Posted by Anurag Batra and Parker Barnes, Product Managers, Google AI
Recently, we introduced the Inclusive Images Kaggle competition, part of the NeurIPS 2018 Competition Track, with the goal of stimulating research into the effect of geographic skews in training datasets on ML model performance, and to spur innovation in developing more inclusive models. While the competition has concluded, the broader movement to build more diverse datasets is just beginning.
Today, we’re announcing Open Images Extended, a new branch of Google’s Open Images dataset, which is intended to be a collection of complementary datasets with additional images and/or annotations that better represent global diversity. The first set we are adding is the Crowdsourced extension which is seeded with 478K+ images donated by Crowdsource app users from all around the world.
About the Crowdsourced Extension of Open Images Extended To bring greater geographic diversity to Open Images, we enabled the global community of Crowdsource app users to photograph the world around them and make their photos available to researchers and developers as part of the Open Images Extended dataset. A large majority of these images are from India, with some representation from the Middle East, Africa and Latin America.
The images, focus on some key categories like household objects, plants & animals, food, and people in various professions (all faces are blurred to protect privacy). Detailed information about the composition of the dataset can be found here.
Pictures from India and Singapore contributed using the Crowdsource app.
Get Involved This is an early step on a long journey. To build inclusive ML products, training data must represent global diversity along several dimensions. To that end, we invite the global community to help expand the Open Images Extended dataset by contributing imagery from your own hometown and community. Download the Crowdsource Android app to contribute images you’ve taken from your phone, or contact us if there are other image repositories (that you have the rights for) that you’re interested in adding to open-images dataset.
Acknowledgements The release of Open Images Extended has been possible thanks to the hard work of a lot of people including, but not limited to the following (in alphabetical order of last name): James Atwood, Pallavi Baljekar, Peggy Chi, Tulsee Doshi, Tom Duerig, Vittorio Ferrari, Akshay Gaur, Victor Gomes, Yoni Halpern, Gursheesh Kaur, Mahima Pushkarna, Jigyasa Saxena, D. Sculley, Richa Singh, Rachelle Summers.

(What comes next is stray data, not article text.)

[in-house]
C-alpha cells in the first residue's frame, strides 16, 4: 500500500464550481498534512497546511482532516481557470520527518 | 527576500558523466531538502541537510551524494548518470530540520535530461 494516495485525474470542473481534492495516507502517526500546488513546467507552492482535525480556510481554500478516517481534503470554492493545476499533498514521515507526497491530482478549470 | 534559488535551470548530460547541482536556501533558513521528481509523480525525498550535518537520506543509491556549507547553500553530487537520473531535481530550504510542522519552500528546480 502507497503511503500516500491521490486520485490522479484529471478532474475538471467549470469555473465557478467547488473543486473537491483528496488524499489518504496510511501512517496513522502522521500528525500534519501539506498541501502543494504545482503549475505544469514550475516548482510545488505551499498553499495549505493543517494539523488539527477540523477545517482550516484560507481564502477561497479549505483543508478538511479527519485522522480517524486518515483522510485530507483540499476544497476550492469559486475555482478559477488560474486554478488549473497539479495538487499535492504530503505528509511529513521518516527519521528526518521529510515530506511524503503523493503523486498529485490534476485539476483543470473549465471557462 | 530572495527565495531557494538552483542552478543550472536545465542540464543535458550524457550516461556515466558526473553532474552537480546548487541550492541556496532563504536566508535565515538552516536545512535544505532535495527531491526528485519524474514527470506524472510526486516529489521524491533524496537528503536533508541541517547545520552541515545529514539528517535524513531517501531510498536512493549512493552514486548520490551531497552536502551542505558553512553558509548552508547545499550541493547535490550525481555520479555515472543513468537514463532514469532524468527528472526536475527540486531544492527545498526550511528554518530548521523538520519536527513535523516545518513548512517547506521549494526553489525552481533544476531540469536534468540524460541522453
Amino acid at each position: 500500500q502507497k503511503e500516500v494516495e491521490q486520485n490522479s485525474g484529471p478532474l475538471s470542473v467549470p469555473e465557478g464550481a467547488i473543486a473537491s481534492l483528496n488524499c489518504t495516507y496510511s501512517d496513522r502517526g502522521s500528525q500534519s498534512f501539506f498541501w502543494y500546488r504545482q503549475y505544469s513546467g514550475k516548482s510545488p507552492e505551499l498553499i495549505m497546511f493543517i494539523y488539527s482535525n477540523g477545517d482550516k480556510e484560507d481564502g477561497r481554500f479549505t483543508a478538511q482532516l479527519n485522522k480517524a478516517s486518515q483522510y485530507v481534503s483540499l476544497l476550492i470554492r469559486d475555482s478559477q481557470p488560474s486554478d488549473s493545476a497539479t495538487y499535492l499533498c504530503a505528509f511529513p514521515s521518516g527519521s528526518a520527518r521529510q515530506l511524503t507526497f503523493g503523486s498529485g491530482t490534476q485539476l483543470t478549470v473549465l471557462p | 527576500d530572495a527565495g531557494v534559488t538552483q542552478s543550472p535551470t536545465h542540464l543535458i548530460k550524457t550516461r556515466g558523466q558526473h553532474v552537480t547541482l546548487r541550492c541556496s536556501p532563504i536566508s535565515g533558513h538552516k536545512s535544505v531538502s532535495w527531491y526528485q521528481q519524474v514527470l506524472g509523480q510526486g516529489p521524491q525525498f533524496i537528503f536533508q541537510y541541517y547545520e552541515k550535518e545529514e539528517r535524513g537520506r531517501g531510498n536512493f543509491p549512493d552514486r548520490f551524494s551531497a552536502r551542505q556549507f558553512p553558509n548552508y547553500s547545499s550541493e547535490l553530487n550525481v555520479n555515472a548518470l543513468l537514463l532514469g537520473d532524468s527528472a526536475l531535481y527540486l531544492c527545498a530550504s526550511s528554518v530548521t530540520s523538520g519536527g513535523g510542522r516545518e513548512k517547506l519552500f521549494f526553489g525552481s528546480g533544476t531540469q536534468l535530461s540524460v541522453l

Posted by James Cook, Yechen Li, Software Engineers and Ravi Kumar, Research Scientist
"When Solomon said there was a time and a place for everything he had not encountered the problem of parking his automobile." -Bob Edwards, Broadcast Journalist
Much of driving is spent either stuck in traffic or looking for parking. With products like Google Maps and Waze, it is our long-standing goal to help people navigate the roads easily and efficiently. But until now, there wasn’t a tool to address the all-too-common parking woes.
Last week, we launched a new feature for Google Maps for Android across 25 US cities that offers predictions about parking difficulty close to your destination so you can plan accordingly. Providing this feature required addressing some significant challenges:
Parking availability is highly variable, based on factors like the time, day of week, weather, special events, holidays, and so on. Compounding the problem, there is almost no real time information about free parking spots.
Even in areas with internet-connected parking meters providing information on availability, this data doesn’t account for those who park illegally, park with a permit, or depart early from still-paid meters.
Roads form a mostly-planar graph, but parking structures may be more complex, with traffic flows across many levels, possibly with different layouts.
Both the supply and the demand for parking are in constant flux, so even the best system is at risk of being outdated as soon as it’s built.
To face these challenges, we used a unique combination of crowdsourcing and machine learning (ML) to build a system that can provide you with parking difficulty information for your destination, and even help you decide what mode of travel to take — in a pre-launch experiment, we saw a significant increase in clicks on the transit travel mode button, indicating that users with additional knowledge of parking difficulty were more likely to consider public transit rather than driving.
Three technical pieces were required to build the algorithms behind the parking difficulty feature: good ground truth data from crowdsourcing, an appropriate ML model and a robust set of features to train the model on.
Ground Truth Data Gathering high-quality ground truth data is often a key challenge in building any ML solution. We began by asking individuals at a diverse set of locations and times if they found the parking difficult. But we learned that answers to subjective questions like this produces inconsistent results - for a given location and time, one person may answer that it was “easy” to find parking while another found it “difficult.” Switching to objective questions like “How long did it it take to find parking?” led to an increase in answer confidence, enabling us to crowdsource a high-quality set of ground truth data with over 100K responses.
Model Features With this data available, we began to determine features we could train a model on. Fortunately, we were able to turn to the wisdom of the crowd, and utilize anonymous aggregated information from users who opt to share their location data, which already is a vital source of information for estimates of live traffic or popular times and visit durations.